~ Case Report Top

A 40-year, premenopausal lady presented with painless enlarging lump in left breast for 3 months, with no nipple discharge and no retraction. There was no family history of breast or ovarian cancer. Patient's body weight and appetite were constant and there was no personal history of tuberculosis or exposure to a person with tuberculosis. Physical examination revealed a firm, nontender lump in left breast measuring 5 × 5 cm size in the lower inner quadrant, with restricted mobility. The skin over the swelling was normal. Nipple, areola, mammary ducts and the contralateral breast were normal. There were no enlarged axillary and supraclavicular lymph nodes.

With a clinical diagnosis of breast cancer, patient underwent sonomammogram [Figure 1]a. There was a heterogeneous mass located in left breast in the lower inner quadrant with fine calcifications. The lesion measured 4.5 × 4 cms in diameter close to Pectoralis major muscle with few enlarged axillary lymph nodes. Chest X-ray was normal. A large core (trucut) biopsy was performed twice which showed only necrotic material and no opinion was possible. Hence the patient was planned for "excisional biopsy and proceed" further after frozen section.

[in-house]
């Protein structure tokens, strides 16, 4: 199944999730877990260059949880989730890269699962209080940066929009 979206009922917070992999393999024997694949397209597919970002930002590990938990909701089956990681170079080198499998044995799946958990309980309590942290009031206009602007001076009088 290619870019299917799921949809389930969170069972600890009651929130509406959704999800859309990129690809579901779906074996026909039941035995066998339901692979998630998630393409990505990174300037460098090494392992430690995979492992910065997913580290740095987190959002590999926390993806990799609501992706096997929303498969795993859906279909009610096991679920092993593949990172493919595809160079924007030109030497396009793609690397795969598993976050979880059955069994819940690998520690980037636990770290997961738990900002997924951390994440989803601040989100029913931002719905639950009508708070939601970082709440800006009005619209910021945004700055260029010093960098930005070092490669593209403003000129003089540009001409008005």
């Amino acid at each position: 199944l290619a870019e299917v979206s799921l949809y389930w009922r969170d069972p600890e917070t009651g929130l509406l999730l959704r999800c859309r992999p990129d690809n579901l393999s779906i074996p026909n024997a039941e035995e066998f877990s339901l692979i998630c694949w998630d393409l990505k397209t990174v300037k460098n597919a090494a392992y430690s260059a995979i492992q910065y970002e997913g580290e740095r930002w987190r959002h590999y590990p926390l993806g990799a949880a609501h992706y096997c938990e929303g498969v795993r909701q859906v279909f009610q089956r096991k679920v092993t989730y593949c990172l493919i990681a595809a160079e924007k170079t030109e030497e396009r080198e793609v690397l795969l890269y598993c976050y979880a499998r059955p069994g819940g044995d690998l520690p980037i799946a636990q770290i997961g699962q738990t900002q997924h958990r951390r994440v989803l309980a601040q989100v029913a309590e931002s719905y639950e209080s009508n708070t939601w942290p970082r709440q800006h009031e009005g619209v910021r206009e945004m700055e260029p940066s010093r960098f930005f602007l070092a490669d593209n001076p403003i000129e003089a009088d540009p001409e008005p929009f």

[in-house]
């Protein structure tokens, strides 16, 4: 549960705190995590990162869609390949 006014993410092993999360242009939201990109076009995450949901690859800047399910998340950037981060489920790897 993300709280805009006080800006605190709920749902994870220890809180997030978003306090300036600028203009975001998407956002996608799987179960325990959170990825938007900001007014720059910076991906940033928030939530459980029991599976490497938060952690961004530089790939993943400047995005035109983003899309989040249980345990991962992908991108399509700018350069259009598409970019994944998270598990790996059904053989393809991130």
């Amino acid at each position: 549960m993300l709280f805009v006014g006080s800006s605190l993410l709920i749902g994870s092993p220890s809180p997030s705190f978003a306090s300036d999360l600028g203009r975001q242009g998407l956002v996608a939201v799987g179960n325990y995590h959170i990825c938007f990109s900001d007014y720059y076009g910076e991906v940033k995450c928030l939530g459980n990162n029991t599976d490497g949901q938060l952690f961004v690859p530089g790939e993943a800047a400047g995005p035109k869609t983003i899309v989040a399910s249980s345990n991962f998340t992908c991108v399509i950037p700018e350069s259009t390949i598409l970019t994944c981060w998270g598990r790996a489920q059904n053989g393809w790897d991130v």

Figure 1: (a) Mammogram of left breast showing 4.5 × 4 cms dense lesion in left breast at 6'o clock position close to pectoralis major muscle (arrow) and few enlarged axillary nodes (arrow head). (b) Intraoperative picture showing curretted 4th rib after excision of the lesion. (c) Haemotoxylin and eosin staining Langerhan giant cells and epithelioid granulomas

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Peroperatively, firm mass was felt with a tract through Pectoralis major extending to 4 th rib. Twenty milliliters of caseous material was drained and the rib was curetted [Figure 1]b. Frozen section examination of tissue revealed granulomas with acid-fast bacilli within it. After excision of the lesion breast tissue was reconstructed by superior dermoglandular flap oncoplasty technique. Final histopathology confirmed the diagnosis of rib tuberculosis extending to breast tissue [Figure 1]c. Patient was started on Antituberculous therapy as per Revised National Antituberculous Control Programme (RNTCP) guidelines under category I. Patient had completed the treatment and she is free of disease with good cosmesis.

 ~ Discussion Top